More on cancerculprits.org

What is Brazil's position on Asbestos?

This week, Brazil, the third largest producer and exporter of asbestos in the world, participates again in the Conference of the Parties of the Rotterdam Convention with a big delegation (8 or 9 members) without anything NEW to say so far.

Russia is the largest producer and exporter in the world, but it has not the right to give its opinion in the meeting, as it has not ratified the convention. Brazil is in second place among the countries present and parties of the conference, only after China as producer and Kazakhstan as exporter. Due to this fact, Brazil has a higher status in this conference and its position should therefore influence the decision of the other 142 countries.

However, the Brazilian taxpayers’ money is financing the bureaucrats delegation tour, led by the Ministry of Foreign Relations, just to say that there is no consensus in the country on wether or not to list asbestos in the PIC list.

This old story is being repeated in 3 consecutive meetings (each one is held at each 2 years), and only 2 Brazilian ministries are against such inclusion: Mines and Energy, and Development, Industry and Trade.

The first question here is: if it is to repeat this mantra for the third time, why the delegation consists of 8-9 members, when only one officer could do the task?

According to UN rules, civil society has to have a say in preparation. It is interesting to note that the civil society organizations in Brazil were not invited or heard by the Ministry of Foreign Relations in the previous meeting held by the Brazilian Government in May 2011.

With all these characteristics, is or is not Brazil a strong candidate to the Cancer Culprit award?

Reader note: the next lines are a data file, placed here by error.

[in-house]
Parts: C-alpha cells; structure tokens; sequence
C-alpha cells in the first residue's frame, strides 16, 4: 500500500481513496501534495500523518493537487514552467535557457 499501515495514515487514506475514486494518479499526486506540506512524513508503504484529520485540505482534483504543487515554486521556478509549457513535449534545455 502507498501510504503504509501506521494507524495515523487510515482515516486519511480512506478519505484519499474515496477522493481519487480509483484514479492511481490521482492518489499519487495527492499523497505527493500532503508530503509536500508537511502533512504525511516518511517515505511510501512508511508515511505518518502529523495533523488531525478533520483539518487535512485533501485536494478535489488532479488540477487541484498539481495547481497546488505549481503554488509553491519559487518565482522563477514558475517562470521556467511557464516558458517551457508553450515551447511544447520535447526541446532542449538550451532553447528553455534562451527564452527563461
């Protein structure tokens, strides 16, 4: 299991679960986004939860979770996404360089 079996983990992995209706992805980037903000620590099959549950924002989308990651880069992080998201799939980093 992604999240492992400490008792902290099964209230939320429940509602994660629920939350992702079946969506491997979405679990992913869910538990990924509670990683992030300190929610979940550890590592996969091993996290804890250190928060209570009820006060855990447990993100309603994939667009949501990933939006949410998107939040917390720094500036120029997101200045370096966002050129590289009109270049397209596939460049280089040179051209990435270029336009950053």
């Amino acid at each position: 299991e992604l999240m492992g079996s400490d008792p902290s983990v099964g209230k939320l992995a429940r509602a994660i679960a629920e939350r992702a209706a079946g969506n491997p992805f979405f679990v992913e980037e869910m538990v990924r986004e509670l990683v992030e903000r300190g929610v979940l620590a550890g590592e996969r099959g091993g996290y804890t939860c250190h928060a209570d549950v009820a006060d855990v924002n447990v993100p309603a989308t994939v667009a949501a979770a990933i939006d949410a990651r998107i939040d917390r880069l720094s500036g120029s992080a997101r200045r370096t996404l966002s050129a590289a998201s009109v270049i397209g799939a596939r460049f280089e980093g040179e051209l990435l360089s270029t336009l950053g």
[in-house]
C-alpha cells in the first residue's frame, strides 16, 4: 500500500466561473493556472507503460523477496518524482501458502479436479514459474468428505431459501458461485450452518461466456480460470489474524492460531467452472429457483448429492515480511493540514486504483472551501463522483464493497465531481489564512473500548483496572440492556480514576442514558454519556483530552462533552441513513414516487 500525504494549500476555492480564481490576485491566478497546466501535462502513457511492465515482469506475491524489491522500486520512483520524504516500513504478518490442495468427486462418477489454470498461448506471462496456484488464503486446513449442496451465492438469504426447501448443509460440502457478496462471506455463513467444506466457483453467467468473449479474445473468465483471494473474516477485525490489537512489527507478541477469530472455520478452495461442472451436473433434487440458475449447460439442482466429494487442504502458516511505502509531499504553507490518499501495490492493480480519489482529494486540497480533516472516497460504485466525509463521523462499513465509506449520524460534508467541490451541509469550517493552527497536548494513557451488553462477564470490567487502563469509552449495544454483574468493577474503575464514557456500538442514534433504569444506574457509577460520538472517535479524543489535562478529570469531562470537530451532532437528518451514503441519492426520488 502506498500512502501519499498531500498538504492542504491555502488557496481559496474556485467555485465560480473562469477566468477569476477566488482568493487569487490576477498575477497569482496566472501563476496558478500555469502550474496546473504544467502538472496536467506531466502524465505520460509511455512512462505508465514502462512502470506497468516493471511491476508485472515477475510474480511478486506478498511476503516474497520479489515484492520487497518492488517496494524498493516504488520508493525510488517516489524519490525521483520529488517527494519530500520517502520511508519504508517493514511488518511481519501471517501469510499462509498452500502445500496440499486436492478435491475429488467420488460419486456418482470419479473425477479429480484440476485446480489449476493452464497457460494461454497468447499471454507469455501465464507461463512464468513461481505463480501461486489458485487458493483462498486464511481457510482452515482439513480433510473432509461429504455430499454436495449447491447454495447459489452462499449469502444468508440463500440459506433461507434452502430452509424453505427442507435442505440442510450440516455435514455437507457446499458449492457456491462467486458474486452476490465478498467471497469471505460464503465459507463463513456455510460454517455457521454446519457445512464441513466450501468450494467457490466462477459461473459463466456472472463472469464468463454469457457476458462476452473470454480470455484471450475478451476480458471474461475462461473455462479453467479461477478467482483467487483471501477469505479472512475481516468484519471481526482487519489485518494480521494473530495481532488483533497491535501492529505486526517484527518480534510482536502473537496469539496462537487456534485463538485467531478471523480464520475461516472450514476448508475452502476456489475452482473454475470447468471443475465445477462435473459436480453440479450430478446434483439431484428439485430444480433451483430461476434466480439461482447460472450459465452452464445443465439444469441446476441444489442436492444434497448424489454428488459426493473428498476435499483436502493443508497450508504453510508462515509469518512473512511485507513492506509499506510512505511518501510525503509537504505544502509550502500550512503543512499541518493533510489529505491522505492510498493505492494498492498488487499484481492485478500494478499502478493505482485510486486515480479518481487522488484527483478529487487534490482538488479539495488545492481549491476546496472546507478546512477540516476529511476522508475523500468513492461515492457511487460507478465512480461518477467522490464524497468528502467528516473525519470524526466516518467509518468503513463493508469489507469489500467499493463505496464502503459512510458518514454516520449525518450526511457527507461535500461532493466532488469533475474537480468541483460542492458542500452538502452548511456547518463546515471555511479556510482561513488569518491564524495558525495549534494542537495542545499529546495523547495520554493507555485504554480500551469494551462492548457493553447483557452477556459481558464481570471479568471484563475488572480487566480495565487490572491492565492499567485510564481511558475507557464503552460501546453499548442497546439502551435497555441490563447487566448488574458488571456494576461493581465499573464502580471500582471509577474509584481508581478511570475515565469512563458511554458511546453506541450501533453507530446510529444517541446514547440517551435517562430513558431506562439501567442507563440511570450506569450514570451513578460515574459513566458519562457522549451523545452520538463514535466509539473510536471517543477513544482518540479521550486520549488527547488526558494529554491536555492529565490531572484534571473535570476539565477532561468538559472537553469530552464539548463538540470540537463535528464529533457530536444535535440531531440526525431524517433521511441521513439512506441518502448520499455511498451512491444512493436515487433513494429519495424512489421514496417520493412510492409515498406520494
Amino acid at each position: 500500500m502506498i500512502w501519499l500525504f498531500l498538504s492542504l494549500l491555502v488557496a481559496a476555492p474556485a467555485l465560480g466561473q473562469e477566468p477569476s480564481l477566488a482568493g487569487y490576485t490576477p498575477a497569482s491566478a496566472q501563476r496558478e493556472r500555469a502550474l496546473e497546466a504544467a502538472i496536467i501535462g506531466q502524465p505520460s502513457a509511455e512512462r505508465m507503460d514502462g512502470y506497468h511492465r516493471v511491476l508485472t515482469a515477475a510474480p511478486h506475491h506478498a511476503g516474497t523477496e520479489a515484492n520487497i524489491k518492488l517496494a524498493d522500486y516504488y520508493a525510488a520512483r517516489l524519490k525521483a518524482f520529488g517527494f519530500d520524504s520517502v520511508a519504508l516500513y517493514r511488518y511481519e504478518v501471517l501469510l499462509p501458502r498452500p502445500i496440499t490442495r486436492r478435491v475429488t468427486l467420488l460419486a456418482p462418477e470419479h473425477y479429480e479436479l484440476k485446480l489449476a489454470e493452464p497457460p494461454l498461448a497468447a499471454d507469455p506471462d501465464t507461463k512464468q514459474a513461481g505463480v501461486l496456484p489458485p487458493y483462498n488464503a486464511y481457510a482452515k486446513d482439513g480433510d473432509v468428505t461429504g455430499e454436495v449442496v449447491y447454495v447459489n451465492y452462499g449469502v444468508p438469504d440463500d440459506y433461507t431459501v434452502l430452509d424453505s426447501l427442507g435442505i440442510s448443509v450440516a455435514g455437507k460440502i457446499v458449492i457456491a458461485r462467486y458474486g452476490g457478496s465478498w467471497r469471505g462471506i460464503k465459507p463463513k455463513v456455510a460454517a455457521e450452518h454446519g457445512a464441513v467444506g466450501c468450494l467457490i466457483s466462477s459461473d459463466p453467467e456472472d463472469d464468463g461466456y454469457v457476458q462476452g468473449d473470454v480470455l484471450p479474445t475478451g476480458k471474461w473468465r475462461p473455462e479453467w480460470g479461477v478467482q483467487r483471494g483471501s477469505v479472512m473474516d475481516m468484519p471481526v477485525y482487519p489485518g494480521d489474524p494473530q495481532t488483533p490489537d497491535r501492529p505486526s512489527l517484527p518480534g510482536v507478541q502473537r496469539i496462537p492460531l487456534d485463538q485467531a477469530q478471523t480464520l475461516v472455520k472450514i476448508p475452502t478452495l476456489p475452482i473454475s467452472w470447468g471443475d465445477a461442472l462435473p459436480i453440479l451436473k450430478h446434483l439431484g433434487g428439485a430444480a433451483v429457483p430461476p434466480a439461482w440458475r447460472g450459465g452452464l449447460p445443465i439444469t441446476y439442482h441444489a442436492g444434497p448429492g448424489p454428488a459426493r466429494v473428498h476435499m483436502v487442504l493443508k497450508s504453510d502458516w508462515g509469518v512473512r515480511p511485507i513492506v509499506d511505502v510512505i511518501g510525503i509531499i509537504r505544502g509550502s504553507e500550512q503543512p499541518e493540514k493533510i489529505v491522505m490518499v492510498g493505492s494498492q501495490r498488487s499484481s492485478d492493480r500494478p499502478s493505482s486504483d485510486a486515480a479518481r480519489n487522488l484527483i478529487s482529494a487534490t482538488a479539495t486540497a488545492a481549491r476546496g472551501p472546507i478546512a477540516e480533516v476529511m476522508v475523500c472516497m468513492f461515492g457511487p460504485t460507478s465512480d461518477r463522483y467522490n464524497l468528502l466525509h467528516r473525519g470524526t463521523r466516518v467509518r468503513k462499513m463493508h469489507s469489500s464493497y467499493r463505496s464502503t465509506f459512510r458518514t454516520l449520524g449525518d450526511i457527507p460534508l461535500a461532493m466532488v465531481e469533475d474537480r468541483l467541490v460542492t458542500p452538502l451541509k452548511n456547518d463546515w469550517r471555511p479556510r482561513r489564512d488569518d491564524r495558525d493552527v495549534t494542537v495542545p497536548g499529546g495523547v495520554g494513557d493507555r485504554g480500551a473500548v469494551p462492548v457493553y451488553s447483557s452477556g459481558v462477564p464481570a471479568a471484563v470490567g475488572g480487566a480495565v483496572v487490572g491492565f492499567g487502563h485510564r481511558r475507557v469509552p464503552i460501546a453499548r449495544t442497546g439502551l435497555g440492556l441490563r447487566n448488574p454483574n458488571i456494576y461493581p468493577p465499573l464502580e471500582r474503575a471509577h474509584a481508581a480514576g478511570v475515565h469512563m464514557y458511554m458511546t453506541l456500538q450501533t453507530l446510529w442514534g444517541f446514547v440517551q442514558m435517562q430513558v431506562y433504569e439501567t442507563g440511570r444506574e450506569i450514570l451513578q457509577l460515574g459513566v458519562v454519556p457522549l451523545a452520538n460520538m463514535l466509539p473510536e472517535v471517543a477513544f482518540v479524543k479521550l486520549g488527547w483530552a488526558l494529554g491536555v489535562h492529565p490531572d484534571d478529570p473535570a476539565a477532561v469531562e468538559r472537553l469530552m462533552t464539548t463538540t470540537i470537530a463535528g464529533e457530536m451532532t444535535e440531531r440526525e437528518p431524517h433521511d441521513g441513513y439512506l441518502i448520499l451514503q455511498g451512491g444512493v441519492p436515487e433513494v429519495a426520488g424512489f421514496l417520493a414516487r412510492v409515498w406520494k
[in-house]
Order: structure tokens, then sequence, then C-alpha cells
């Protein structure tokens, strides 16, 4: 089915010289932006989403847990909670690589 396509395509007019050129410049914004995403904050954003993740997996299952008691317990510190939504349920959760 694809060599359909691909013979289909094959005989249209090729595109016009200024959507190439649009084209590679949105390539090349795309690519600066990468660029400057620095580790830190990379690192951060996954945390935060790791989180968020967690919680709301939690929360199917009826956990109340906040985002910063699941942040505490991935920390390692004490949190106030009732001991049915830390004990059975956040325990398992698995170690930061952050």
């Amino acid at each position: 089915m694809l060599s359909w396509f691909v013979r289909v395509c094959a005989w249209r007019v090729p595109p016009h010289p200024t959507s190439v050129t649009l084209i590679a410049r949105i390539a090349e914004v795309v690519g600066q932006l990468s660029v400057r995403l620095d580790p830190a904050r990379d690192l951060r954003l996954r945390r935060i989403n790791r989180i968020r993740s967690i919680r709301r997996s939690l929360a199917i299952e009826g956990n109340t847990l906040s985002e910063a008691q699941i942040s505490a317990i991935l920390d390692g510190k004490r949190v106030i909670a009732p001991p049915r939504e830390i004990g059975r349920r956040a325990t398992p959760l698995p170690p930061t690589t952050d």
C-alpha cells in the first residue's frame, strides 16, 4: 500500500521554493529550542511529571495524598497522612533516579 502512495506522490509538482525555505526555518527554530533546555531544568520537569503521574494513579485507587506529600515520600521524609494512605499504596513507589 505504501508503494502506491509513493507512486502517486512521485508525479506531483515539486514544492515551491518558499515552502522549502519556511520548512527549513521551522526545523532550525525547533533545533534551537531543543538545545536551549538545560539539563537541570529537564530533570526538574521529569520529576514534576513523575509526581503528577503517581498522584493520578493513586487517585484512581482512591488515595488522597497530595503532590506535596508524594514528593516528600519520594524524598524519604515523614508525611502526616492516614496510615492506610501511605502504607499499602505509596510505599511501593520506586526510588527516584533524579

To know more about the award, see http://cancerculprits.org/

published on behalf of


Rotterdam Convention in Danger! Handful of countries block listing of Chrysotile Asbestos

It is irresponsible and indefensible that a handful of countries under the control of the asbestos industry are blocking the right to prior informed consent, a basic right that is essential for the protection of public health. In so doing, they are undermining the viability of the whole Convention. This handful of countries is putting the interests of the asbestos industry ahead of global public health. The Convention cannot function, if a few countries hold the world hostage by rejecting the advice of the Convention’s scientific committee, which has repeatedly recommended, that chrysotile asbestos be listed under Annex III. The listing of chrysotile asbestos meets all the scientific criteria of the Convention. It is a demonstration of outrageous bad faith that these countries – Ukraine, Kygrysztan & Kazakhztan, India – have ratified the Convention and yet act in a way that undermines the ethos and functionality of the Convention. The Convention is intended to secure a fundamental right for all the countries of the world and this tiny group of countries appear determined to deny that right.

Tuesday, 21 June 2011

Do you want to know, what is happening at COP 5?

Do you want to be updated on what is happening at the COP 5, talking place from June 20th to 25th in Geneva. Check out our new website The Cancer Culprit Awards!
Every day countries are voted the Cancer Culprit or are awarded with the Conference Champion. If you want to know who is supporting the listing of Asbestos in Annex III to enable countries to make informed decisions have a look at the website.

Friday, 17 June 2011

New ROCA Position Paper online available!

We would like to present you the position paper by our international alliance in preparation to the COP 5, talking place next week in Geneva. You can find it here under Publications.

Side Event at COP 5 Asbestos - Dangers in the Dust!

The Rotterdam Convention Alliance is proud to invite you to the Side Event "Asbestos - Dangers in the Dust!". The BBC documentary Dangers in the Dust is followed by three presentations by civil society representatives from Brail, India and Kyrgyztan. In conclusion a dialogue will address how policy action will show the way. We would like to invite you to this event.